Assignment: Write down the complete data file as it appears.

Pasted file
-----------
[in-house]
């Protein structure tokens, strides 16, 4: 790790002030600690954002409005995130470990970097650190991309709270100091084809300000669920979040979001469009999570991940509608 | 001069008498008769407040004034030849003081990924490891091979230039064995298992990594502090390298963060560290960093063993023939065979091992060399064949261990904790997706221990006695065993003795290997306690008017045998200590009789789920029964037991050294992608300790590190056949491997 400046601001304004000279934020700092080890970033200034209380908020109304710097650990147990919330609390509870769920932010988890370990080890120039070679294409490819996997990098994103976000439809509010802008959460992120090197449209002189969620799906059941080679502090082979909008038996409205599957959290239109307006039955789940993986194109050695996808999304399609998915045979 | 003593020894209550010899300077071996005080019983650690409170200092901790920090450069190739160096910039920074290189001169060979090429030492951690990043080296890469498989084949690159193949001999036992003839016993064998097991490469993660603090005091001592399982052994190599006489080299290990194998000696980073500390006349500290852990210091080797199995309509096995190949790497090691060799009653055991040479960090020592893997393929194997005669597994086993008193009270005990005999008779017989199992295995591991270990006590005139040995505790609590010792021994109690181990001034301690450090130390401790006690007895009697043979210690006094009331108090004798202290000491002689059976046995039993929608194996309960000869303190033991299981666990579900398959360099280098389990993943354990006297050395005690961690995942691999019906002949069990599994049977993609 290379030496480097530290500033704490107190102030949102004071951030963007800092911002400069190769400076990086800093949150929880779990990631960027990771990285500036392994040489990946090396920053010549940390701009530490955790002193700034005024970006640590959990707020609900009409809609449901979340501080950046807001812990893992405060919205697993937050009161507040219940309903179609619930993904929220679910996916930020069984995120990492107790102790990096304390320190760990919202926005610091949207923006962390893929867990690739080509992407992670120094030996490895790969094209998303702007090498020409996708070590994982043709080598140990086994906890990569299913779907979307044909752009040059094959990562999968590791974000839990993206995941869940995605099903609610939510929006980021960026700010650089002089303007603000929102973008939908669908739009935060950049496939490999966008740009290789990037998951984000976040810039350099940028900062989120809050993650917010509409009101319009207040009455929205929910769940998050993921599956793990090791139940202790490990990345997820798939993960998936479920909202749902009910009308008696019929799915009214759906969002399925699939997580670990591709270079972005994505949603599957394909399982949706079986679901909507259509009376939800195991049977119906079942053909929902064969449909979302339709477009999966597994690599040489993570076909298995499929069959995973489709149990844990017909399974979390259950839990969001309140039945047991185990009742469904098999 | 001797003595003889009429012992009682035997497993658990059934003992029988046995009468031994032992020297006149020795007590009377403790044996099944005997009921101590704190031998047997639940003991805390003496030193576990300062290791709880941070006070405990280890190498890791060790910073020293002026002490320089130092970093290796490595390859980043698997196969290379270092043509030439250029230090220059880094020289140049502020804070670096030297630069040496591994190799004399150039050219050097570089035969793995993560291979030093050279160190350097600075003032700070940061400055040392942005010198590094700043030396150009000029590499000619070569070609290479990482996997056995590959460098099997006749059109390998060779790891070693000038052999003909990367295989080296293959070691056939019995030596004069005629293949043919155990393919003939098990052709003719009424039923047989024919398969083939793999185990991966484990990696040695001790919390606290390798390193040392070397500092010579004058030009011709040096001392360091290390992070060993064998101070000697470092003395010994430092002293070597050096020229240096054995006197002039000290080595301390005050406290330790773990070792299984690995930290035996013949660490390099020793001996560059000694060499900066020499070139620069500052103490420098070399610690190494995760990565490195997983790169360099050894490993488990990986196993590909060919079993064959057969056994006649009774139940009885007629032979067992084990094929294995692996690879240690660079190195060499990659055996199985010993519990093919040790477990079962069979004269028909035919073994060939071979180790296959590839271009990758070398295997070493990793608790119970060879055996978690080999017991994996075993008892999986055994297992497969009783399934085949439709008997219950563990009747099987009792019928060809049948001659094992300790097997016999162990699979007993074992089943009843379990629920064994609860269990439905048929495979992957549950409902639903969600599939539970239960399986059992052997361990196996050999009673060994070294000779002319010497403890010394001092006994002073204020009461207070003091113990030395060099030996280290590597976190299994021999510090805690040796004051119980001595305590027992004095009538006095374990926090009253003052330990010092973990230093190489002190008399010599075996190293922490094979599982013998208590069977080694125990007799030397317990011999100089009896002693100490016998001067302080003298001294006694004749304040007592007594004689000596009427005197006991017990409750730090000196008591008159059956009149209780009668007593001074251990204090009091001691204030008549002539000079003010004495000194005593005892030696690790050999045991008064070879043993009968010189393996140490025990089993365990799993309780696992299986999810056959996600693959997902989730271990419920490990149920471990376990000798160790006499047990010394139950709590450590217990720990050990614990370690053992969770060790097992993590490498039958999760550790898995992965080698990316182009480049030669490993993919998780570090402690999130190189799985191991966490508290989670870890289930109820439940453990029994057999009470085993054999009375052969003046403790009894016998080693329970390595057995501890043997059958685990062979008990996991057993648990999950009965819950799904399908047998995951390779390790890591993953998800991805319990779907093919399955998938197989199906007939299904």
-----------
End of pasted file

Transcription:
[in-house]
């Protein structure tokens, strides 16, 4: 790790002030600690954002409005995130470990970097650190991309709270100091084809300000669920979040979001469009999570991940509608 | 001069008498008769407040004034030849003081990924490891091979230039064995298992990594502090390298963060560290960093063993023939065979091992060399064949261990904790997706221990006695065993003795290997306690008017045998200590009789789920029964037991050294992608300790590190056949491997 400046601001304004000279934020700092080890970033200034209380908020109304710097650990147990919330609390509870769920932010988890370990080890120039070679294409490819996997990098994103976000439809509010802008959460992120090197449209002189969620799906059941080679502090082979909008038996409205599957959290239109307006039955789940993986194109050695996808999304399609998915045979 | 003593020894209550010899300077071996005080019983650690409170200092901790920090450069190739160096910039920074290189001169060979090429030492951690990043080296890469498989084949690159193949001999036992003839016993064998097991490469993660603090005091001592399982052994190599006489080299290990194998000696980073500390006349500290852990210091080797199995309509096995190949790497090691060799009653055991040479960090020592893997393929194997005669597994086993008193009270005990005999008779017989199992295995591991270990006590005139040995505790609590010792021994109690181990001034301690450090130390401790006690007895009697043979210690006094009331108090004798202290000491002689059976046995039993929608194996309960000869303190033991299981666990579900398959360099280098389990993943354990006297050395005690961690995942691999019906002949069990599994049977993609 290379030496480097530290500033704490107190102030949102004071951030963007800092911002400069190769400076990086800093949150929880779990990631960027990771990285500036392994040489990946090396920053010549940390701009530490955790002193700034005024970006640590959990707020609900009409809609449901979340501080950046807001812990893992405060919205697993937050009161507040219940309903179609619930993904929220679910996916930020069984995120990492107790102790990096304390320190760990919202926005610091949207923006962390893929867990690739080509992407992670120094030996490895790969094209998303702007090498020409996708070590994982043709080598140990086994906890990569299913779907979307044909752009040059094959990562999968590791974000839990993206995941869940995605099903609610939510929006980021960026700010650089002089303007603000929102973008939908669908739009935060950049496939490999966008740009290789990037998951984000976040810039350099940028900062989120809050993650917010509409009101319009207040009455929205929910769940998050993921599956793990090791139940202790490990990345997820798939993960998936479920909202749902009910009308008696019929799915009214759906969002399925699939997580670990591709270079972005994505949603599957394909399982949706079986679901909507259509009376939800195991049977119906079942053909929902064969449909979302339709477009999966597994690599040489993570076909298995499929069959995973489709149990844990017909399974979390259950839990969001309140039945047991185990009742469904098999 | 001797003595003889009429012992009682035997497993658990059934003992029988046995009468031994032992020297006149020795007590009377403790044996099944005997009921101590704190031998047997639940003991805390003496030193576990300062290791709880941070006070405990280890190498890791060790910073020293002026002490320089130092970093290796490595390859980043698997196969290379270092043509030439250029230090220059880094020289140049502020804070670096030297630069040496591994190799004399150039050219050097570089035969793995993560291979030093050279160190350097600075003032700070940061400055040392942005010198590094700043030396150009000029590499000619070569070609290479990482996997056995590959460098099997006749059109390998060779790891070693000038052999003909990367295989080296293959070691056939019995030596004069005629293949043919155990393919003939098990052709003719009424039923047989024919398969083939793999185990991966484990990696040695001790919390606290390798390193040392070397500092010579004058030009011709040096001392360091290390992070060993064998101070000697470092003395010994430092002293070597050096020229240096054995006197002039000290080595301390005050406290330790773990070792299984690995930290035996013949660490390099020793001996560059000694060499900066020499070139620069500052103490420098070399610690190494995760990565490195997983790169360099050894490993488990990986196993590909060919079993064959057969056994006649009774139940009885007629032979067992084990094929294995692996690879240690660079190195060499990659055996199985010993519990093919040790477990079962069979004269028909035919073994060939071979180790296959590839271009990758070398295997070493990793608790119970060879055996978690080999017991994996075993008892999986055994297992497969009783399934085949439709008997219950563990009747099987009792019928060809049948001659094992300790097997016999162990699979007993074992089943009843379990629920064994609860269990439905048929495979992957549950409902639903969600599939539970239960399986059992052997361990196996050999009673060994070294000779002319010497403890010394001092006994002073204020009461207070003091113990030395060099030996280290590597976190299994021999510090805690040796004051119980001595305590027992004095009538006095374990926090009253003052330990010092973990230093190489002190008399010599075996190293922490094979599982013998208590069977080694125990007799030397317990011999100089009896002693100490016998001067302080003298001294006694004749304040007592007594004689000596009427005197006991017990409750730090000196008591008159059956009149209780009668007593001074251990204090009091001691204030008549002539000079003010004495000194005593005892030696690790050999045991008064070879043993009968010189393996140490025990089993365990799993309780696992299986999810056959996600693959997902989730271990419920490990149920471990376990000798160790006499047990010394139950709590450590217990720990050990614990370690053992969770060790097992993590490498039958999760550790898995992965080698990316182009480049030669490993993919998780570090402690999130190189799985191991966490508290989670870890289930109820439940453990029994057999009470085993054999009375052969003046403790009894016998080693329970390595057995501890043997059958685990062979008990996991057993648990999950009965819950799904399908047998995951390779390790890591993953998800991805319990779907093919399955998938197989199906007939299904």